> -----Original Message-----
> From: The Hermit Hacker [mailto:[EMAIL PROTECTED] 
> Sent: Sunday, June 22, 2003 12:30 PM
> To: Jan Wieck
> Cc: The Hermit Hacker; Dann Corbit; Tom Lane; Jason Earl; 
> PostgreSQL-development
> Subject: Re: [HACKERS] Two weeks to feature freeze
> On Sun, 22 Jun 2003, Jan Wieck wrote:
> > The Hermit Hacker wrote:
> > > On Fri, 20 Jun 2003, Dann Corbit wrote:
> > >
> > >> Designing tests is busywork.  Desiging tests is boring.  Nobody 
> > >> wants to design tests, let alone interpret the results 
> and define 
> > >> correct baselines.  But testing is very, very important.
> > >
> > > But we do do testing ... we even design testing (in the 
> form of the 
> > > regression tests) ... we just don't do testing that you 
> personally 
> > > approve of ... and, from what I've seen so far, you 
> aren't willing 
> > > to actually put
> > > *your* time where your mouth is ... design some tests and 
> submit them to
> > > us ... if they are valid, they will get used ...
> > >
> > > If you feel that crash-me is a valid starting point, 
> start there and 
> > > see where it takes you ...
> >
> > Not that fast! I didn't take the time to check but it wouldn't 
> > surprise me if MySQL's crash-me is GPL'd and copyright MySQL AB.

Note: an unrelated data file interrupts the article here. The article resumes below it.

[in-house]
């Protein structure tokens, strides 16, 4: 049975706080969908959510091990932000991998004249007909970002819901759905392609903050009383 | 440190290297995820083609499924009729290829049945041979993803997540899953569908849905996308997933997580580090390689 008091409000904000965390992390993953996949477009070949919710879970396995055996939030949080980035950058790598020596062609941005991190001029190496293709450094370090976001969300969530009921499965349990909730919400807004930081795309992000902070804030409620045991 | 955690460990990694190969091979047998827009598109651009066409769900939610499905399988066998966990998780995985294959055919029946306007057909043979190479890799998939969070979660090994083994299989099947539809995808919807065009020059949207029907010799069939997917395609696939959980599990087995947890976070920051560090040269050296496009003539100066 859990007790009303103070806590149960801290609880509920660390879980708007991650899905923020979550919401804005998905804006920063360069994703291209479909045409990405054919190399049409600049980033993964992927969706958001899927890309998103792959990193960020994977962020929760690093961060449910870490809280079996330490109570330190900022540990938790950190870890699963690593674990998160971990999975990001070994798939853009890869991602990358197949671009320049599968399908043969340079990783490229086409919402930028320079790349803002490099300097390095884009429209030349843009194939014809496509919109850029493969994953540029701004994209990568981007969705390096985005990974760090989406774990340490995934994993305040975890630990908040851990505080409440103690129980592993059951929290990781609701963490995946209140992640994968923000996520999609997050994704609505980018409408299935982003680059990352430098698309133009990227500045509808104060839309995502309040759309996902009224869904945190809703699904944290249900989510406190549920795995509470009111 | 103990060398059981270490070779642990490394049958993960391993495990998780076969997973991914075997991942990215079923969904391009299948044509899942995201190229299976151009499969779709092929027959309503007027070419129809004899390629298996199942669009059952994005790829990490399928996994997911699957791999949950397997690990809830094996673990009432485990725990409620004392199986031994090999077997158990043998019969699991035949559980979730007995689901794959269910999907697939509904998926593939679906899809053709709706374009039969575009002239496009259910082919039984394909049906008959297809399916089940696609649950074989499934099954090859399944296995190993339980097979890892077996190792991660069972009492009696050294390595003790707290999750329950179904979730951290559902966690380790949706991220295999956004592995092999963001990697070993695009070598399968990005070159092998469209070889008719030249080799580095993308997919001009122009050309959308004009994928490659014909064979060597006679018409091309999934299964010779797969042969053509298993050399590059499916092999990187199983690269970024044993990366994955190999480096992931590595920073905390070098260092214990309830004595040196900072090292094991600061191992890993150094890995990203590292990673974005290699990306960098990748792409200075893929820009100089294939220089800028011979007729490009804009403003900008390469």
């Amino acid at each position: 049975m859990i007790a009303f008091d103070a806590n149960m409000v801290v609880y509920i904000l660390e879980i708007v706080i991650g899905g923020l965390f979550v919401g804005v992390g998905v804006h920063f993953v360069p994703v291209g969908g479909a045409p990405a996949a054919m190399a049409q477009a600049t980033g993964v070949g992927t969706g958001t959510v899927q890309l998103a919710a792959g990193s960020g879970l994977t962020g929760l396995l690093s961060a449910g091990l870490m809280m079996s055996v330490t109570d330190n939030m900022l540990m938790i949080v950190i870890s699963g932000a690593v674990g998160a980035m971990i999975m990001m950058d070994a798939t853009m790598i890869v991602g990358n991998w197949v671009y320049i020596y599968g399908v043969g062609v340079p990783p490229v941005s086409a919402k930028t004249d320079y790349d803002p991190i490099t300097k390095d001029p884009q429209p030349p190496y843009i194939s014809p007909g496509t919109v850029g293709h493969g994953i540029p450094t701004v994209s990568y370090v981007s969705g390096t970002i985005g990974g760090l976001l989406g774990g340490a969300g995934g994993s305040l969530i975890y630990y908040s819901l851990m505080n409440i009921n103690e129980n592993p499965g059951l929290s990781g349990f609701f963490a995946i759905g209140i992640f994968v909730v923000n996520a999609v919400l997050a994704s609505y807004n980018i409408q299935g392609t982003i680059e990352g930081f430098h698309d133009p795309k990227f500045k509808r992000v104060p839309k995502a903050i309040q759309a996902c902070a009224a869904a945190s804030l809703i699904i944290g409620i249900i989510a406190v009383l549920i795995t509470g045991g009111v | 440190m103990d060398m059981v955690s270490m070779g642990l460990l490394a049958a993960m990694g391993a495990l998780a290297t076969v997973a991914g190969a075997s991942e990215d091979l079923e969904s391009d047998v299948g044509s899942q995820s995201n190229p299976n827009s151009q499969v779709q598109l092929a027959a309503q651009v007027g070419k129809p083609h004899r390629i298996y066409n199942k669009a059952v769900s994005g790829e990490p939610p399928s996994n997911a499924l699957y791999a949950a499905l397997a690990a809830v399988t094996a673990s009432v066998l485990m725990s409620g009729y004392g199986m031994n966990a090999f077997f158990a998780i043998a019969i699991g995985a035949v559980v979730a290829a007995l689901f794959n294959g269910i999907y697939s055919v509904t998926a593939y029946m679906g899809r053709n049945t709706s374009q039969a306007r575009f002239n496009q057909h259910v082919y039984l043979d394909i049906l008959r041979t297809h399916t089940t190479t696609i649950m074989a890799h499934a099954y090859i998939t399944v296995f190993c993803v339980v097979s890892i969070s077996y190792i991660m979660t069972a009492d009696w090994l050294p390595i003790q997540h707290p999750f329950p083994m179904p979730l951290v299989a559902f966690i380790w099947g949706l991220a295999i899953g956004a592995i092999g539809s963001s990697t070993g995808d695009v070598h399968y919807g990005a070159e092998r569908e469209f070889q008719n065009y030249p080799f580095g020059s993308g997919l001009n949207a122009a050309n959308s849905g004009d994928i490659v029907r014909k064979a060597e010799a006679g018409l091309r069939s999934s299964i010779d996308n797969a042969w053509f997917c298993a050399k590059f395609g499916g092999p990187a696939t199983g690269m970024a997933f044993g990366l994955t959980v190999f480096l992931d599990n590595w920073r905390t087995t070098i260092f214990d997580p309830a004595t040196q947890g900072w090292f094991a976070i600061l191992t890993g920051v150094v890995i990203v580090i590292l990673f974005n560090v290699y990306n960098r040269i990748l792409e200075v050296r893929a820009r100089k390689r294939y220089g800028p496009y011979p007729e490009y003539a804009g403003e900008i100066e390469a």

> > That's not an optimal point to start PostgreSQL test code 
> from, is it?
> I didn't say to copy it, but if the format is what Dann feels 
> is required to be taken seriously, it does give a starting 
> point to work from ...
> the thing is, as I think it was Tom that pointed out, the 
> crash-me is more a feature tester then anything ... but Dann 
> appears to be stuck on it as the 'be all, end all of testing 
> suites' ...

No.  I think it covers a broad spectrum of functionality.  It is clear
that there are warts in it, and also that it is slanted in a few
instances to turn "bugs into features."  But I think that a large and
thorough test suite that covers all major areas of functionality will
prove useful.  A test suite that covers just as many features and yet is
aimed at honest evaluation would be a big benefit.

The larger and more complete a functionality test suite is, the better.
If a test suite covers ten times the functionality, it will uncover ten
times as many defects.  I think it is part of the responsibility of a
software vendor to ensure that any released product is as free of
defects as possible (even an open source tool set).  All real software
products larger than a few hundred lines of code have some defects in
them.  If you are going to trust your companies data to a software tool,
you would want it to be as free from defects as is possible to achieve,
without rasing the cost prohibitively.

I think that performance testing is also a good idea.  One of the big
benefits of creating a large performance suite is that you can profile
your code and find out where the effort is needed to get a big speed

I think that the NIST validation suite will be very valuable.  The
coverage of NIST is pretty good, but that test has warts on it too.  You
will find (for instance) that there is not one single index built by
that test suite.  So the joins are all brute force.  Yetch.

If PostgreSQL can pass all three areas of NIST (SQL, ecpg (the pc
directory), and the mc directory) that would be pretty impressive.

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